Rethinking change in culture

Is ‘change’ a challenge in preserving our ‘culture’ or our ‘identity’? Many of us have heard the slogan ‘our culture is our identity’ in varied surroundings. Now an introspect is needed on the ambiguity of this generalized perspective. Culture is dynamic and its change is inevitable, histories of great civilisations share testimonies of the changes in the growth of their culture. While the slogan has more inclination to the idea that culture is static rather than dynamic. Changes through modernization are considered an antithesis of this essential entity. Cultural changes are happening in order to fit into the overall change in lifestyle. It is impossible to go back into our cultural shells. The looming anxieties of losing one’s cultural identity can be mitigated by being aware that modernization, albeit bringing certain changes, has made some cultural aspects more resilient. This resilience can be evident from the grand celebration of our local festivals, an emphasis on displaying tribal artifacts in our living rooms, the systematization of the indigenous faith, the rise of tribal cuisine restaurants, movies and songs made on the nostalgia of tales from our ancestors, books popularizing stories that remain ingrained into our generational narratives and many more of instances of resiliencies. Thus, it can be understood that modernization to an extent has helped in the propagation of certain aspects of our traditions.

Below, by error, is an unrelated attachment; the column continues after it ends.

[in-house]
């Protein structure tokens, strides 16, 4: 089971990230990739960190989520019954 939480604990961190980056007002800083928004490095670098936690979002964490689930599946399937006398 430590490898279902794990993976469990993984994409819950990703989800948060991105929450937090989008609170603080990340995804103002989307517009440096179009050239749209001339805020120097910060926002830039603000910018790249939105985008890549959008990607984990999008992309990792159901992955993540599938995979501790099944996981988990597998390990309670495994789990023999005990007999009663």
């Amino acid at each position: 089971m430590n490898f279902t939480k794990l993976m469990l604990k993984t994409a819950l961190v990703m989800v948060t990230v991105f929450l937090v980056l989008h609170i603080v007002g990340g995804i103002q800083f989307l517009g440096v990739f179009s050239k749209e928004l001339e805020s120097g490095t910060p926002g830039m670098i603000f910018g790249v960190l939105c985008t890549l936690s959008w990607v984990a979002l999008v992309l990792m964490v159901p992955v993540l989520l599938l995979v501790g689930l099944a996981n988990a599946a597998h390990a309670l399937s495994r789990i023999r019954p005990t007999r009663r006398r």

Culture can be considered a living organism that sheds away its characters that aren’t needed anymore and embraces new elements that help it prosper. This organic analogy of culture can be well perceived in the present time when centuries of isolation of our civilization have gradually ended and when the abrupt introduction of modernization has accelerated many changes. Such changes have always been central in the academic discourse of social sciences. The theory of Darwinian evolutionary biology, which can be described as the changes among the successive generations that tend to benefit for its survival, has been employed in understanding society termed as ‘Cultural Evolution’, which is fundamentally just the changes of culture over time. It can be said that all cultures will be different in the future with changes in literacy, technological advancement, economic development, demography etc. But they will remain unique in their own identity, and the similarities in the external attributes wouldn’t significantly impact the traditional values to a great extent. Can we remain pessimistic about our cultural future? We can expect that our culture will not be dead but will mould into a different form than its past and remain distinct from other cultures.
Taba Menia